In A Braided Heart, Brenda Miller (An Earlier Life), a professor of creative writing at Western Washington University, delivers a master class on the composition and appreciation of autobiographical essays.
In 18 concise pieces, Miller tracks her development as a writer and discusses the "lyric essay"--a form as old as Seneca and Montaigne that prioritizes imagery over narrative. Metaphors join the fragments of a life story, and "peripheral vision" of past events reveals what was most important. She takes a challah loaf into class to symbolize "separate parts intersecting," much like plot strands.
The essays give flashes of insight into the author's life and writing process. "Durable Goods" remembers an ex-boyfriend through a miniature pen he made, while "On Thermostats" likens the literal temperature at a writers' colony to the quest for control--over a writing project or over life in general. Elsewhere, Miller weighs the Internet's power to connect or distract, and celebrates collaboration between authors.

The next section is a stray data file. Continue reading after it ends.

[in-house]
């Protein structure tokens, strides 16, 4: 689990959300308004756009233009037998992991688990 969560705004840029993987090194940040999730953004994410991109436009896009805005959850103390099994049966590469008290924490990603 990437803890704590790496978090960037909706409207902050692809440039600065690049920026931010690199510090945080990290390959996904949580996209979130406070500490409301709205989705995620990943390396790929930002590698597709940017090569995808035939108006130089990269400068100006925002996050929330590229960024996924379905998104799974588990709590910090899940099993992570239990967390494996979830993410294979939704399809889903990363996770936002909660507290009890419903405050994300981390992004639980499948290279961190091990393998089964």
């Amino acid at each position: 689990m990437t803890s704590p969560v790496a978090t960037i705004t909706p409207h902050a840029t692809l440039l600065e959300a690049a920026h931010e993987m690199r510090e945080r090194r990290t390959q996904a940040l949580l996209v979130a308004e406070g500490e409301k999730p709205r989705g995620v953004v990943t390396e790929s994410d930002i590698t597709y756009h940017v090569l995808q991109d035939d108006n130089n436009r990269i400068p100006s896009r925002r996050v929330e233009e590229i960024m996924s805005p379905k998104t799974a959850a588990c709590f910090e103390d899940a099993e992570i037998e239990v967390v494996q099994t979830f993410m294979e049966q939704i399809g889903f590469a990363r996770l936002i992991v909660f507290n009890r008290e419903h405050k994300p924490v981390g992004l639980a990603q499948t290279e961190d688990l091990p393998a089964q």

This is not just a how-to guide for writers, though. It exemplifies as much as it teaches, citing everyone from Mark Doty to Virginia Woolf as it encourages readers to embrace a reflective mindset, drawing connections between life experiences and pinpointing moments of meaning. For instance, Miller's "hermit crab" essays (which adopt an existing form), shaped around rejection letters and an apology, allowed her to tackle painful memories and tap into universal emotions.
These innovative and introspective pieces, ideal for fans of Anne Fadiman, showcase the interplay of structure and content. --Rebecca Foster, freelance reviewer, proofreader and blogger at Bookish Beck